Review: Their Finest 

This post contains some spoilers for Their Finest (2017)

First of all – I’ve finally finished my dissertation – an exploration of the motivations for writing and publishing a personal narrative of the First World War. It was such fun to write (mostly) and covered narratives from Douglas Haig to Flora Sandes, alongside Robert Graves and Cecil Lewis. However, I am super happy that it’s finished so I can now focus on revision and get back to blogging a little bit more regularly. I wondered briefly how I’m going to stretch out the lifespan of this blog beyond the centenary, as I imagine that interest will probably wane, alas, but that’s a question for another day. As a reward to myself for finally finishing my dissertation, I took my nana out today to go and see the film Their Finest and thought a quick review of the film would be a nice comeback to my blog (it is WWII era, but sssh!)

The film is adapted from a novel by Lisa Evans entitled Their Finest Hour and a Half, and stars Gemma Arterton, Sam Claflin and Bill Nighy, amongst other famous faces. It tells the story of the creation of a full length propaganda film created by the Ministry of Information about two sisters who take a fishing boat to Dunkirk. Gemma Arterton is Catrin, the only female writer in a team otherwise consisting of two men who regard women’s dialogue as ‘slop.’ The film within a film aspect clearly highlights the differences between the order of a film set and the chaos on the streets of London.  There are moments where it is almost a love letter to the cinema of the Second World War, gently self referential but never excluding the audience – rather inviting them inwards to the same world it occupies. It tells of the enrapturing power of film at a time when there were incredibly few other escapes available. 

Gemma Arterton is wonderful as Catrin – she’s not one of those female characters who marches in and completely overturns the status quo in an entirely unbelievable manner – she is eminently believable which makes all the difference. Claflin is equally arresting as her colleague, Tom Buckley, with whom she spars and jokes as they work together to produce a film that will lift the hearts of the public and yet still remain true. Their scenes together are full of both pathos and comedy with only one or two straying into the realm of cheese. A scene wherein they argue beneath a ‘bombers moon’ errs rather on the side of cliche, but in such a lovely film that otherwise manages successfully to paint the blitz without too much saccharine, the odd moment is forgivable – especially when it comes to emotions.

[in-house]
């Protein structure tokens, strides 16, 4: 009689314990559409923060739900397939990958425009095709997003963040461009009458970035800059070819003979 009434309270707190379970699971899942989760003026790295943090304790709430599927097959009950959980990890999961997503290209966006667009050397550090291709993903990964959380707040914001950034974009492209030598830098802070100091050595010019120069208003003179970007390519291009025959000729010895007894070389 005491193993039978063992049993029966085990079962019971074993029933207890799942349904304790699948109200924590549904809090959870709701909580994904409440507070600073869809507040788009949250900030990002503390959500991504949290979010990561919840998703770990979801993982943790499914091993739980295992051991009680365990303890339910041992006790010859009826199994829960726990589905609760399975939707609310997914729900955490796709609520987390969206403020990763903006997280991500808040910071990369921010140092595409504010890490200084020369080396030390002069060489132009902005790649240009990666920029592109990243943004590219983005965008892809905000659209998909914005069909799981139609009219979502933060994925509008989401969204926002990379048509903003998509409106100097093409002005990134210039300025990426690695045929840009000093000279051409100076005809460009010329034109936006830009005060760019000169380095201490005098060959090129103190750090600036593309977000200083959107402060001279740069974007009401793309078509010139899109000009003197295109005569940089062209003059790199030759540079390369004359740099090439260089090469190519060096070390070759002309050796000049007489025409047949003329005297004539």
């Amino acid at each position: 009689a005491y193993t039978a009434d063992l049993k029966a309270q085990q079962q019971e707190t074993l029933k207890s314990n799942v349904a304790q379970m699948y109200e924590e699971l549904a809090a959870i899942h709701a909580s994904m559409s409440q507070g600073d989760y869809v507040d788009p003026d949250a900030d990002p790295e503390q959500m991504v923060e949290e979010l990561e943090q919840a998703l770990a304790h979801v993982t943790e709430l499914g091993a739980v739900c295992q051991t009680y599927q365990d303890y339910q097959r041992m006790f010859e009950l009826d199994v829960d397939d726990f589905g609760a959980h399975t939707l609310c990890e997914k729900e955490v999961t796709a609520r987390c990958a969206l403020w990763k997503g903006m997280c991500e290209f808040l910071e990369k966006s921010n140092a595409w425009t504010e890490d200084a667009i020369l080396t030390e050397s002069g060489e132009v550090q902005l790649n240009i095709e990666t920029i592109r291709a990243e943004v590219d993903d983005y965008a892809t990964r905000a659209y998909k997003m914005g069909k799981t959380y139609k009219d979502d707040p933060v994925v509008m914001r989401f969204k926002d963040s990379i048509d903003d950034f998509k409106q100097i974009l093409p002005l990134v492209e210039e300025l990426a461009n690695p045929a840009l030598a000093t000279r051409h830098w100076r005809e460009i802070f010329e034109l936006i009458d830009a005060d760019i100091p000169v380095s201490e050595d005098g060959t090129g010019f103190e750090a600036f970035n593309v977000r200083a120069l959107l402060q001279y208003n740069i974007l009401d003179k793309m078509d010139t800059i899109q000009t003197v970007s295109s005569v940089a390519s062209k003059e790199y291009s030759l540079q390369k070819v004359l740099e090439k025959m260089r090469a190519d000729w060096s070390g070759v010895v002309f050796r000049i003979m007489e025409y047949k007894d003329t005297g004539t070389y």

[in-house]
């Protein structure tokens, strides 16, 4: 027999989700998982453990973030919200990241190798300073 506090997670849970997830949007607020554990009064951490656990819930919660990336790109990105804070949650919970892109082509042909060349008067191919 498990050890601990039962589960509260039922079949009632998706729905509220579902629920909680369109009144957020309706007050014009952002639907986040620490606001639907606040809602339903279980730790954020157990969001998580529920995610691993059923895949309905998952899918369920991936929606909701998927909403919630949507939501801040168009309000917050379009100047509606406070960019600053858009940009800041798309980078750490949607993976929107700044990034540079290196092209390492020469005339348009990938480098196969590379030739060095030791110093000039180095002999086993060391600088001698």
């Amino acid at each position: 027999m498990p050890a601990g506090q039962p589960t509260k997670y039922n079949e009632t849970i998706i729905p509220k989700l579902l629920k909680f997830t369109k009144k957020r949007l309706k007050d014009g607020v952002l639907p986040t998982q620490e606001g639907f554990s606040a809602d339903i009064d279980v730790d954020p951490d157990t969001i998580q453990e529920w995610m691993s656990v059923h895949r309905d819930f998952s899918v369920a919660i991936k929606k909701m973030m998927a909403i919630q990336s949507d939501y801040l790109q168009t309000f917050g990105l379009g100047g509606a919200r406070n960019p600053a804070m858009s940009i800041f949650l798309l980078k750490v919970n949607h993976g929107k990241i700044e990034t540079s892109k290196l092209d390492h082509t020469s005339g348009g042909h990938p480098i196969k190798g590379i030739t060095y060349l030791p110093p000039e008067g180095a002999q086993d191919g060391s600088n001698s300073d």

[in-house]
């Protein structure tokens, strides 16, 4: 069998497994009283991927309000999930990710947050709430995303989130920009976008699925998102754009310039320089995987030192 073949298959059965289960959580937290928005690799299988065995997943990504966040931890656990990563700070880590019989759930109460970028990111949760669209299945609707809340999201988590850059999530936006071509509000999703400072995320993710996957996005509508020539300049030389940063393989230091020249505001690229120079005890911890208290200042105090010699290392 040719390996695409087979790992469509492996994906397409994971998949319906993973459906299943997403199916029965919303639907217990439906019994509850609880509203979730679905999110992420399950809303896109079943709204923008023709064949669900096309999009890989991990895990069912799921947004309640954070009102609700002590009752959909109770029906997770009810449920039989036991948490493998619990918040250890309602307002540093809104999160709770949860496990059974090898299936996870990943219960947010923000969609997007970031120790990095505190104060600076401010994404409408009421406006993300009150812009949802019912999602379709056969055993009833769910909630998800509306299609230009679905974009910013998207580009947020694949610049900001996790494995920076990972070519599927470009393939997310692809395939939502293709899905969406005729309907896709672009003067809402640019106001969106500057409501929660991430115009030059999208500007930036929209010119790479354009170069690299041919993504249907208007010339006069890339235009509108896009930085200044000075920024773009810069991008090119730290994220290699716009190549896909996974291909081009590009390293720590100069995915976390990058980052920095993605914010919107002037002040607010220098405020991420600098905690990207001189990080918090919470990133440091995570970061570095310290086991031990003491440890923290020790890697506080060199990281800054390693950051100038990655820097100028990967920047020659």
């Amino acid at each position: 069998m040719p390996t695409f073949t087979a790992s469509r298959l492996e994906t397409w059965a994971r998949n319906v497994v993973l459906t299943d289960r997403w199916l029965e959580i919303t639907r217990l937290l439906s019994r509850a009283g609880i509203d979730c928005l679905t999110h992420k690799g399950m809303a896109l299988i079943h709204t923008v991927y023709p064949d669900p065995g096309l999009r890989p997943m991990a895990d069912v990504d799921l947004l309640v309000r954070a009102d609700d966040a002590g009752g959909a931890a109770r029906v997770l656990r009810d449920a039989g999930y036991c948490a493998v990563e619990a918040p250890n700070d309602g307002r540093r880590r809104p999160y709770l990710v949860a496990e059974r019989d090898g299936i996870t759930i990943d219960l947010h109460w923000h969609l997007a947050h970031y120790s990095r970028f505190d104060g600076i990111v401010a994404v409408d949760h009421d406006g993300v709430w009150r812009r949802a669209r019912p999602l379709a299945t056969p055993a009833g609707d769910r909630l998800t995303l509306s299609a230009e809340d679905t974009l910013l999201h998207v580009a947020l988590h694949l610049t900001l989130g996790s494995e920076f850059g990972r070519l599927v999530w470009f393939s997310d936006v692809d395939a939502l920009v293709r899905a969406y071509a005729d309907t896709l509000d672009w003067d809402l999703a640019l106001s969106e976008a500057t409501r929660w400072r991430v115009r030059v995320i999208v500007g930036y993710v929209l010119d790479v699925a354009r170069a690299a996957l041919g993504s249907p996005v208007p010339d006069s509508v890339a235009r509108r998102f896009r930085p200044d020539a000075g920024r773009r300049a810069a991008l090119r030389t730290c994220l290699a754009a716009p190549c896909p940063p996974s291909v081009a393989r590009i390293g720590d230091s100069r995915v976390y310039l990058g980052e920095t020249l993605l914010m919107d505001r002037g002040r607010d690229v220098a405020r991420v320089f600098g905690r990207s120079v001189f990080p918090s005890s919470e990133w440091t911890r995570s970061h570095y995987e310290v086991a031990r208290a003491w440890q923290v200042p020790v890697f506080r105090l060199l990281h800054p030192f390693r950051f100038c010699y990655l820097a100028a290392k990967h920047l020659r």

One scene which stood out was one where Catrin is caught away from a shelter as the bombs begin to fall – she huddles beside a shop window for cover until the planes pass. On rising to her feet, amidst the smoke, she sees the shillouettes of bodies and her natural reaction is horror, upset, mounting distress even. On noticing they are mannequins, her upset changes to laughter but then sharply again to horror as she comes face to face with the body of a young woman who she followed out of the tube station moments earlier. Catrin bends at the waist and retches, silhouetted in an archway against the cold light of evening. A comic moment turned abruptly to the real horror which confronted people on a daily basis – not brushed over or ignored, but presented to the audience without rose tinted glasses. There are other, similar moments that carefully place the actual effects of the war to the forefront – when Tom has died, Catrin is not suddenly paralysed by grief, but nor does she jump straight back into her work – the film gives her space to react and to showcase that reaction – mourning, tears and all.

Bill Nighy is magnificent as Ambrose Hilliard, an aging actor who’s best roles appear to be behind him, cajoled into a role with the MoI by his agent. His moments of arrogance are comic, but there is weight behind his frustration when he remarks that the war has taken the cream off the top – leaving everyone with only rancid curds. Though he storms from a restaurant in this scene, it is clear he is remarking on more than the dilapidated food rations available.

It’s a gorgeous film, a colour palette of greys, blues and creams gives it a muted look without ever being washed out or dull – a palette often used in many films set in the Second World War – The Deep Blue Sea and Atonement are two which come to mind. It does work well however, contrasted with the brighter moments when the crew are filming at the seaside.

There are funny moments (in the cinema where I was, laughter was audible on many occasions), touching moments and an ending that I didn’t expect but one which fits better I think, than a traditional happy ending. Overall, for me, it was a perfectly lovely way to spend an hour and a half. I can’t comment on historical accuracy per se, as I know little about the day to day workings of the Ministry of Information, but I certainly recommend, if only for the wonderful performances and the sight of a Second World War film, mostly free of schmaltz.

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